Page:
This species is similar in appearance to the common Proteroiulus fuscus, but differs in subtle morphological characters. Identification should be undertaken by examination of male gonopods where possible.
Distribution and Habitat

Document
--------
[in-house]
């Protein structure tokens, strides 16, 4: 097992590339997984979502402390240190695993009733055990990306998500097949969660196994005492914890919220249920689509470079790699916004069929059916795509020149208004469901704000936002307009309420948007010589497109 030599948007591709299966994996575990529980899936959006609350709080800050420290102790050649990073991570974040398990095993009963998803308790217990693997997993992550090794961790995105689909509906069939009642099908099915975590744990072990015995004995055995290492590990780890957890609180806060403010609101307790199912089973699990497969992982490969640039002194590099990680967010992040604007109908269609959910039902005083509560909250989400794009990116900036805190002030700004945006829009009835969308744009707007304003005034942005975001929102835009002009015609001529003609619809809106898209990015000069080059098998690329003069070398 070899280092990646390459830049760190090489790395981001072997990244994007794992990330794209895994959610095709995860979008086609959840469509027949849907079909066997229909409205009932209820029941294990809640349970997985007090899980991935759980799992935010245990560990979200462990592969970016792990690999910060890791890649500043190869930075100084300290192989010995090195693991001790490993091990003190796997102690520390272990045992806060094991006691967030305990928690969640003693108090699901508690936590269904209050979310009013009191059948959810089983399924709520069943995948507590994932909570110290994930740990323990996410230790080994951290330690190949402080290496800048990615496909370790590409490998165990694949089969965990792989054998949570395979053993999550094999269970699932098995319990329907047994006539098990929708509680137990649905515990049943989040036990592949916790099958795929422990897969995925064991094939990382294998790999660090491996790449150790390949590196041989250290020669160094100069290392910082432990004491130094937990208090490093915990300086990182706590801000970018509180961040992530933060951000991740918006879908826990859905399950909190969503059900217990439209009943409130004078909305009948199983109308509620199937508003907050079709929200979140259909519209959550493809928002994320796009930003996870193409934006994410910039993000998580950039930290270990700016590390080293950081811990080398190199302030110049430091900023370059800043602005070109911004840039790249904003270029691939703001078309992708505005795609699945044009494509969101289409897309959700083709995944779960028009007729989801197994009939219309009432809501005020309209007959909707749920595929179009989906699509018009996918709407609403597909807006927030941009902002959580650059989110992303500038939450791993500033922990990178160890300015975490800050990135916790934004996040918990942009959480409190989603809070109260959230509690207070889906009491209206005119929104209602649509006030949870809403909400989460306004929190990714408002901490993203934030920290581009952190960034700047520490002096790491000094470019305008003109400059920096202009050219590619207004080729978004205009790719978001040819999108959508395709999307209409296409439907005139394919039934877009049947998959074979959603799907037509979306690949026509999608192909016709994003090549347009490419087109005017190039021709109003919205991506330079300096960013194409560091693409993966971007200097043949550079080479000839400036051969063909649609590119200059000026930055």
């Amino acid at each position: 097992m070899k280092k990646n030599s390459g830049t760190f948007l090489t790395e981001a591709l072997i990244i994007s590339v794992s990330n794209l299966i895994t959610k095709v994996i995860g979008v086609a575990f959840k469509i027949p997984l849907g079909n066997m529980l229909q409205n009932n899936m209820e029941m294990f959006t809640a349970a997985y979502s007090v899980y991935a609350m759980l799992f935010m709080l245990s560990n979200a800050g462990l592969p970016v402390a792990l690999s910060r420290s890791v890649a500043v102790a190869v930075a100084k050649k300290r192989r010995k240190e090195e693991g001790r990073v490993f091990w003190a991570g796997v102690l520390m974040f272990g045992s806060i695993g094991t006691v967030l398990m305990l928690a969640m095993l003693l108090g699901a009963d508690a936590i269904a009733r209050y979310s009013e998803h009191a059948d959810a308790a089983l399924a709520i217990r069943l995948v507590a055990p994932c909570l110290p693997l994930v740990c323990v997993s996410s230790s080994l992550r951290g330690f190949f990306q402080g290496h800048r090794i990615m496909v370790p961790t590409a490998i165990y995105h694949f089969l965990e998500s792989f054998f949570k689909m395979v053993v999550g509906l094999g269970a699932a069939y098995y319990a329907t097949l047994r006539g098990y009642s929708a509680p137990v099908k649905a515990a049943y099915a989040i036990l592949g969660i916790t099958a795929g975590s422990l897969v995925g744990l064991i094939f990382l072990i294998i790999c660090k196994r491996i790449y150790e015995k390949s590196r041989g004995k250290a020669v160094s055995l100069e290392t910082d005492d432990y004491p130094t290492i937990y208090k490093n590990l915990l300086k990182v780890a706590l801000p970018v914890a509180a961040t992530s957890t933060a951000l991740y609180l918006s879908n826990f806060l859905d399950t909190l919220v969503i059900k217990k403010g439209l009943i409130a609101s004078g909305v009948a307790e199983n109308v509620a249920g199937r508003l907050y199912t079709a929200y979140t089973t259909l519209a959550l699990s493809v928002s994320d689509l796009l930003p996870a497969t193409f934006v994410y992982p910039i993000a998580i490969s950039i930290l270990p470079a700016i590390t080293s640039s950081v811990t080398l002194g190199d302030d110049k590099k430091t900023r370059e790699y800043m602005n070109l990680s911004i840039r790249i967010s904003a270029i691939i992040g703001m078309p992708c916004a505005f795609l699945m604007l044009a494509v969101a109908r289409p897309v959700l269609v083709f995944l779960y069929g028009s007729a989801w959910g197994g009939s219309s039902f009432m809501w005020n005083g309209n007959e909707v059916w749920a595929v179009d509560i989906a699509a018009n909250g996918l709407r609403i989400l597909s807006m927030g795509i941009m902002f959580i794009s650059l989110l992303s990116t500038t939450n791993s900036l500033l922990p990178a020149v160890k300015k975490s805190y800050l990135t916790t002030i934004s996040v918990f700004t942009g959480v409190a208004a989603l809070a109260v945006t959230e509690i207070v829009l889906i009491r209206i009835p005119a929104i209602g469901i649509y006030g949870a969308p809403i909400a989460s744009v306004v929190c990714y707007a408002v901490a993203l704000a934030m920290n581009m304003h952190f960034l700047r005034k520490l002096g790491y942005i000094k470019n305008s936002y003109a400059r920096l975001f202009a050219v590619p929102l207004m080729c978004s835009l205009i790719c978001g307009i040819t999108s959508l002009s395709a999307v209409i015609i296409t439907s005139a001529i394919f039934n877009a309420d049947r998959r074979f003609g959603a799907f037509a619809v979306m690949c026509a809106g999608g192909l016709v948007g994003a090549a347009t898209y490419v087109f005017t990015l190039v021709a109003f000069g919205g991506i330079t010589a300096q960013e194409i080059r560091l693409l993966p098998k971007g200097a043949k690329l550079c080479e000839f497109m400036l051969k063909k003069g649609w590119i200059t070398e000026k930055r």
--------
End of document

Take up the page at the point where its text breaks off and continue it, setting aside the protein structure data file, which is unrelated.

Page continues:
This is a widespread but uncommon species in Britain and Ireland. In Scotland it has not been recorded from north of Montrose. Analysis of the habitat data suggests a very strong association with buildings and with urban sites. This synanthropic tendency is strongest in the north of England and in Scotland where the species is usually recorded from gardens and glasshouses. Further south it can be found in the same habitats but has also been collected from leaf litter or under bark in deciduous woodland. Kime (1999) suggested this might be its natural habitat. Pedroli-Christen (1993) also reported the species from calcareous grassland in Switzerland. Kime (2004) noted that many of the semi-natural sites where this species occurs are on calcareous soils. There is insufficient data available from Britain and Ireland to check the validity of this statement. The species appears to be native to the Atlantic zone of north west Europe but occurs as a synanthrope further north and east and has been introduced to Madeira, the Azores and North America (Kime, 1999). Adults have been found from February to June and from September to November. They probably occur throughout the year. The life history of this species has not been studied in detail but it is likely to be similar to that of Proteroiulus fuscus.